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Optogenetic dissection of descending behavioral control in Drosophila

By Jessica Cande, Gordon J. Berman, Shigehiro Namiki, Jirui Qiu, Wyatt Korff, Gwyneth Card, Joshua W. Shaevitz, David L. Stern

Posted 09 Dec 2017
bioRxiv DOI: 10.1101/230128 (published DOI: 10.7554/elife.34275)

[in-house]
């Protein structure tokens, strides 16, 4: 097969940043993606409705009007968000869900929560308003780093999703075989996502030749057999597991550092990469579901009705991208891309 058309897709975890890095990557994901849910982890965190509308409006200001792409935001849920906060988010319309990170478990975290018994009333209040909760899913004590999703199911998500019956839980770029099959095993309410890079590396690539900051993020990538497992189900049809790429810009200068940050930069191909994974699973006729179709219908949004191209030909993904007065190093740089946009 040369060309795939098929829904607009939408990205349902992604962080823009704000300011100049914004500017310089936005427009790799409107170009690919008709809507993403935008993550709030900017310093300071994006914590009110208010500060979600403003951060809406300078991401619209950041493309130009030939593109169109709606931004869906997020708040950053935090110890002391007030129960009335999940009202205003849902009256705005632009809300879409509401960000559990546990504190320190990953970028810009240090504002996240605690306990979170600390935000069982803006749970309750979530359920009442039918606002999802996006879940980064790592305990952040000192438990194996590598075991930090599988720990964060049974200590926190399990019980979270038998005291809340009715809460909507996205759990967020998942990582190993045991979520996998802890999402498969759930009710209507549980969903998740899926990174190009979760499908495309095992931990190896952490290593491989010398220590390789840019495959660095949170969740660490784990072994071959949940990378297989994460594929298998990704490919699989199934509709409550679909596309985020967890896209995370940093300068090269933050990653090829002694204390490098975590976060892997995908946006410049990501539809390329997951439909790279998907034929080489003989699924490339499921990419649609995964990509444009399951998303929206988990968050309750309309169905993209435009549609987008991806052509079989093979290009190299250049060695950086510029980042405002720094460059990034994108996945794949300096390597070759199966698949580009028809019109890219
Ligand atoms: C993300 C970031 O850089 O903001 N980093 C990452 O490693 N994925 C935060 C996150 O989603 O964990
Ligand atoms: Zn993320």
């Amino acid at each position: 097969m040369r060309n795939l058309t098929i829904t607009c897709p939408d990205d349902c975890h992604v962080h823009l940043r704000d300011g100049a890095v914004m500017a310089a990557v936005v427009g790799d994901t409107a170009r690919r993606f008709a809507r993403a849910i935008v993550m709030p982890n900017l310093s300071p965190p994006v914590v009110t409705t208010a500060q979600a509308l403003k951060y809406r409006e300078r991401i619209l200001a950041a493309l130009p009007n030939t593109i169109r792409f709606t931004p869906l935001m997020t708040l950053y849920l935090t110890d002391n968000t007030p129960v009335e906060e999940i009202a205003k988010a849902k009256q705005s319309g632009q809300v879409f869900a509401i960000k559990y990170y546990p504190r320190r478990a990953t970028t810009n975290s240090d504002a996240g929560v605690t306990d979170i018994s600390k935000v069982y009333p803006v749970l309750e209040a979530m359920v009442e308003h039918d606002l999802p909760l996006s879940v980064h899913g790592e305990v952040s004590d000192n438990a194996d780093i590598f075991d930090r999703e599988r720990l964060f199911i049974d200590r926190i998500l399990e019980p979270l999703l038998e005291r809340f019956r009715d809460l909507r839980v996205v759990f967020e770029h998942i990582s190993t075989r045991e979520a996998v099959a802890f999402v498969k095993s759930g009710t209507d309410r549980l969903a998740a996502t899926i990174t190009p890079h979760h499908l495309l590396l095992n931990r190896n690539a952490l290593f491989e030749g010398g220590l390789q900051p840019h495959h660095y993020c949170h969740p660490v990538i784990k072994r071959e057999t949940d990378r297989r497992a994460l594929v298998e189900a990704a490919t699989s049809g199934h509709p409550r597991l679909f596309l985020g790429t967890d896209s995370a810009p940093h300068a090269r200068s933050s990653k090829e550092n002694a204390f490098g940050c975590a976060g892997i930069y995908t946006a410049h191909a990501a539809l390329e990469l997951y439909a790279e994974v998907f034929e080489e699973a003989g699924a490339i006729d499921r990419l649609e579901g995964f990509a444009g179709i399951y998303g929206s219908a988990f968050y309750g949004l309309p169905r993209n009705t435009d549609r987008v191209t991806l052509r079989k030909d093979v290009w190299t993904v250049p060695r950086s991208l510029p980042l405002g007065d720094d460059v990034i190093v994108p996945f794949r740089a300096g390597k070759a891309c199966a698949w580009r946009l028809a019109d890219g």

In most animals, the brain makes behavioral decisions that are transmitted by descending neurons to the nerve cord circuitry that produces behaviors. In insects, only a few descending neurons have been associated with specific behaviors. To explore how descending neurons control insect behavior, we developed a novel method to systematically assay the behavioral effects of 160 descending neurons in freely behaving terrestrial D. melanogaster using optogenetic activation. We calculated a 2-dimensional representation of the entire behavior space explored by these flies and associated descending neurons with specific behaviors by identifying regions of this space that were visited with increased frequency during optogenetic activation. We found, that (1) activation of most of the descending neurons drove stereotyped behaviors, (2) in many cases multiple descending neurons activated similar behaviors, and (3) optogenetically-activated behaviors were often dependent on the behavioral state prior to activation.

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